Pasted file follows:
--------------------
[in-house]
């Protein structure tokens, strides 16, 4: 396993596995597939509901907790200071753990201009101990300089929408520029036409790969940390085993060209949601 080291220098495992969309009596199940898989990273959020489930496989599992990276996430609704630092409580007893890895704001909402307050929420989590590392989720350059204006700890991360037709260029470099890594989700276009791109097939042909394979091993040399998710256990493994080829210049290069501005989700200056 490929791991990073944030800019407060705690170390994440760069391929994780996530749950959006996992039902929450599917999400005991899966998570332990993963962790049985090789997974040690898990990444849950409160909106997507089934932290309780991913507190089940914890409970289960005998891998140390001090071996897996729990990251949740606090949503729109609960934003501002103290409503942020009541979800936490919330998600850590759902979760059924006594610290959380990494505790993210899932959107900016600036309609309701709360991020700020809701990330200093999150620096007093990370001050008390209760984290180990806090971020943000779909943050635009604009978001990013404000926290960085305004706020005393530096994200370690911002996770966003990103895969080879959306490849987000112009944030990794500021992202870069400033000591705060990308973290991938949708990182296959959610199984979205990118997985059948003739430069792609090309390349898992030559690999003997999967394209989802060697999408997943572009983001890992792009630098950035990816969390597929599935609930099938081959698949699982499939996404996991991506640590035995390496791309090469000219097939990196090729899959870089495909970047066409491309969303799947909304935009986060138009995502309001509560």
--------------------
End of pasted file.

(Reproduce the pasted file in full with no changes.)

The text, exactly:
[in-house]
């Protein structure tokens, strides 16, 4: 396993596995597939509901907790200071753990201009101990300089929408520029036409790969940390085993060209949601 080291220098495992969309009596199940898989990273959020489930496989599992990276996430609704630092409580007893890895704001909402307050929420989590590392989720350059204006700890991360037709260029470099890594989700276009791109097939042909394979091993040399998710256990493994080829210049290069501005989700200056 490929791991990073944030800019407060705690170390994440760069391929994780996530749950959006996992039902929450599917999400005991899966998570332990993963962790049985090789997974040690898990990444849950409160909106997507089934932290309780991913507190089940914890409970289960005998891998140390001090071996897996729990990251949740606090949503729109609960934003501002103290409503942020009541979800936490919330998600850590759902979760059924006594610290959380990494505790993210899932959107900016600036309609309701709360991020700020809701990330200093999150620096007093990370001050008390209760984290180990806090971020943000779909943050635009604009978001990013404000926290960085305004706020005393530096994200370690911002996770966003990103895969080879959306490849987000112009944030990794500021992202870069400033000591705060990308973290991938949708990182296959959610199984979205990118997985059948003739430069792609090309390349898992030559690999003997999967394209989802060697999408997943572009983001890992792009630098950035990816969390597929599935609930099938081959698949699982499939996404996991991506640590035995390496791309090469000219097939990196090729899959870089495909970047066409491309969303799947909304935009986060138009995502309001509560």